After this, there’s another strange FTL news feed (see below for a compilation).

Then, a strange programme called Mothership Connection, touching on a lot of black artists and performers, with a Sci-Fi bent, including George Clinton

George Clinton

Sun Ra

Sun Ra

Lee “Scratch” Perry

Lee Scratch Perry

Goldie (the musician not the Blue Peter dog)

Goldie

Nichelle Nichols talks about her work in encouraging people of colour to work in places like NASA.

Nichelle Nichols

Novelist Ishmael Reed

Ishmael Reed

SF Author Samuel Delany

Samuel R Delany

SF Author Octavia Butler

Octavia Butler

It’s a tad pretentious, but there are some interesting people here.

There’s another slice of FTL news, followed by the start of John Sayles’ Brother from Another Planet. The tape ends during the film.

Here’s a compilation of all the links and FTL news bits.

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Cracker - tape 2069

Cracker – tape 2069

Another slightly shorter tape today. First, Cracker, with what looks like the second part of the story True Romance.

A woman is taunting Fitz with letters after killing mature students at the college he’s lecturing at. And it all gets very close to home when she targets his son.

It’s always interesting to watch these shows, at the cusp of mobile phones, so phone boxes are still a major part of the plot.

Things get tense when they catch her, but can’t find his son, so Fitz has to get her to tell him where his son is.

She tells him in time, although the poor boy is being electrocuted when they find him, so it was all a bit last minute. But we didn’t get any sense of that countdown in the show – the timer was never established until we see it go off, so it’s there merely to punish the victim.

After this, there’s a whole episode of News at Ten, with the lead stories being the Guinness fraud trial, a woman dead from Creutzfeld Jakob Disease, Deadlock in the Northern Ireland Peace Process, Stagnant Housing Market, and terrifying venomous spiders.

Venomous Spiders

The recording ends after the news.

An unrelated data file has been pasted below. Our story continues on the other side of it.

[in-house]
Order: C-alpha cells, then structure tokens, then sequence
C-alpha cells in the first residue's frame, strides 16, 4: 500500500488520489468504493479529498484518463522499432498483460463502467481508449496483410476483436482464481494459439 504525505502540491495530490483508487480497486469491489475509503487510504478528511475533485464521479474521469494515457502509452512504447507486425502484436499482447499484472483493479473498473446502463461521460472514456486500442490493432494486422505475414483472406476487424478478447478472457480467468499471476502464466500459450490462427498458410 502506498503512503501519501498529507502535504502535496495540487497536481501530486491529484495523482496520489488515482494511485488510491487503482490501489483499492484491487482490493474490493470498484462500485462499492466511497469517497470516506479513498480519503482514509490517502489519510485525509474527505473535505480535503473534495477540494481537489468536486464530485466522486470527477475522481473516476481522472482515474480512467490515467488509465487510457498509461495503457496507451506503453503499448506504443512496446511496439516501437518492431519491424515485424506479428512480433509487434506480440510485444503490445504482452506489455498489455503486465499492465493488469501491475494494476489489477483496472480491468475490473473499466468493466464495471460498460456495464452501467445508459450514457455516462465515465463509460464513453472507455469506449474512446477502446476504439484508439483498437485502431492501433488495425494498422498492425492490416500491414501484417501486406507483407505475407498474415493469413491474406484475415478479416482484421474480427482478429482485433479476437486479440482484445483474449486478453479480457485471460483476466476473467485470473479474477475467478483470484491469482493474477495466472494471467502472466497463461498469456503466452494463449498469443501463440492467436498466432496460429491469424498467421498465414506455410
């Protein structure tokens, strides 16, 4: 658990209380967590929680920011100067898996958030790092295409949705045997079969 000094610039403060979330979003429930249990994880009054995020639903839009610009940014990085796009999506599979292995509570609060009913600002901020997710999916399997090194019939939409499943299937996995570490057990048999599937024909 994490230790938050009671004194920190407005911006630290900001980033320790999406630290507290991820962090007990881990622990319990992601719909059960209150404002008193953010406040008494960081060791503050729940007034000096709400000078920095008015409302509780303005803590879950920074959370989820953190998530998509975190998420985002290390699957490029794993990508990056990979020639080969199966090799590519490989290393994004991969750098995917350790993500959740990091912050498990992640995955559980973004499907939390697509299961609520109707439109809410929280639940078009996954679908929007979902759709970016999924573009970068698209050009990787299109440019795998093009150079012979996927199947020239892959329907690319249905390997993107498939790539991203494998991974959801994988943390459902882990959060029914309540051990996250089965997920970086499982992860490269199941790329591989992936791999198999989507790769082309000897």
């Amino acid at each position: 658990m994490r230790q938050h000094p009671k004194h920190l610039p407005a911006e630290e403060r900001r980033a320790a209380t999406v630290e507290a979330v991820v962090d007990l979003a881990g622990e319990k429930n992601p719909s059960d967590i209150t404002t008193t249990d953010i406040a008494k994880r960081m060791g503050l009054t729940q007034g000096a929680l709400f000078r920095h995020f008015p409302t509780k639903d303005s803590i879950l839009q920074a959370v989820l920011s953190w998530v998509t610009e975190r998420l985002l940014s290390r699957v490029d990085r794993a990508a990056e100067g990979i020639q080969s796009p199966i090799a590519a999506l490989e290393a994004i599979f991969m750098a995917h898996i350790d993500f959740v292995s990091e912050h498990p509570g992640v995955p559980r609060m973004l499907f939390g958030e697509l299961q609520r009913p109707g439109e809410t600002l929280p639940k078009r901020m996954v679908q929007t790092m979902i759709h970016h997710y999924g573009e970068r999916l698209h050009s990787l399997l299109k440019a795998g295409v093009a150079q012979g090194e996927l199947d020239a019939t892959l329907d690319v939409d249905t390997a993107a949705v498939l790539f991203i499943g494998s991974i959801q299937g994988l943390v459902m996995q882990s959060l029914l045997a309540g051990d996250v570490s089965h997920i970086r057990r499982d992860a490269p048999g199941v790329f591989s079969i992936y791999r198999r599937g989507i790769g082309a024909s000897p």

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Hostile Hostages - Those Magnificent Men In Their Flying Machines - tape 2073

Hostile Hostages – Those Magnificent Men In Their Flying Machines – tape 2073

A couple of movies now. First there’s Hostile Hostages, a comedy with Denis Leary, Judy Davis and Kevin Spacey.

First surprise – it appears to be a Christmas film, which I’d forgotten from the first time I watched it.

The screenplay is by Richard Lagravanese and Marie Weiss. Lagravanese also wrote The Fisher King.

There’s an uncredited BD Wong playing marriage counsellor Dr Wong, in a session with Davis and Spacey.

BD Wong

Also appearing, JK Simmons as an officer at a military school.

JK Simmons

Leary plays a burglar whose heist goes wrong, sparking a huge manhunt by the local, rather inexperienced, volunteer police force. To escape, he kidnaps Davis and Spacey and forces them to drive him to their home.

But they’re expecting Spacey’s family, including sister Christine Baranski

Christine Baranski

and mother Glynis Johns.

Glynis Johns

Dinner looks like it would be unbearable even without a kidnapper at the table.

Family Dinner

But in the end, it all works out OK, and everyone learns important life lessons.

After this, recording switches to BBC1 on Boxing Day, with the end of Children’s BBC, and a trailer for Beethoven.

Then, Those Magnificent Men In Their Flying Machines. Starting with a montage of old attempts at flight, and then some lovely animated titles designed by Ronald Searle.

Magnificent Titles

There’s Willy Rushton in a small role. These films are filled with great British actors (with the odd American put in there for overseas sales).

Willy Rushton

John Le Mesurier as a French Painter.

John Le Mesurier

Tony Hancock

Tony Hancock

Eric Sykes

Eric Sykes

Benny Hill

Benny Hill

God, I love 60s-era blue screen.

Blue Screen

This film is the kind of film that thinks it’s very funny, but isn’t really. It so far seems to only have one joke, that of an aeroplane being flown badly, or dangerously, and crashing into things. Plus all the characters are awful, with the possible exception of Sarah Miles, the daughter of the newspaper tycoon (Robert Morley) who offers the prize for the London to Paris race. She desperately wants to fly, but he won’t let her.

Sarah Miles and Robert Morley

Stuart Whitman seems to spend this entire movie standing on or hanging from one part of a plane or other.

Stuart Whitman

Was it ever common to hyphenate ‘today’?

To-Day

Here’s Jeremy Lloyd, writer of Are You Being Served

Jeremy Lloyd

One of the stars is Terry-Thomas, who spends the whole film sabotaging the other pilots’ planes. I wonder if Dick Dastardly was based on this character?

Terry-Thomas

Flora Robson, typecast as a nun.

Flora Robson

BBC Genome: BBC One – 26th December 1995 – 10:45

There’s a trailer for Boxing Day programmes.

Boxing Day on BBC1

Then, the news, with Justin Webb. Bad weather is the main news.

After this, there’s a trailer for Ghost. Then there’s the start of Neighbours, and the recording stops.

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Space 1999 - Tales from the Far Side - tape 2096

Space 1999 – Tales from the Far Side – tape 2096

More from Moonbase Alpha on this tape. I like Derek Wadsworth’s main title for series 2, although I know many Barry Gray fans would see that as heresy. But one thing I don’t like about it is the way it starts. It always sounds like it’s been started in the middle of the piece, and the start has been missed off. Unlike Gray’s theme for S1 which has the most magnificent opening. But I do still like Wadsworth’s theme.

This episode sees yet another buried tomb being unearthed by the Alphans. This one is actually on the moon itself, which is at least a nice mystery.

Moon Tomb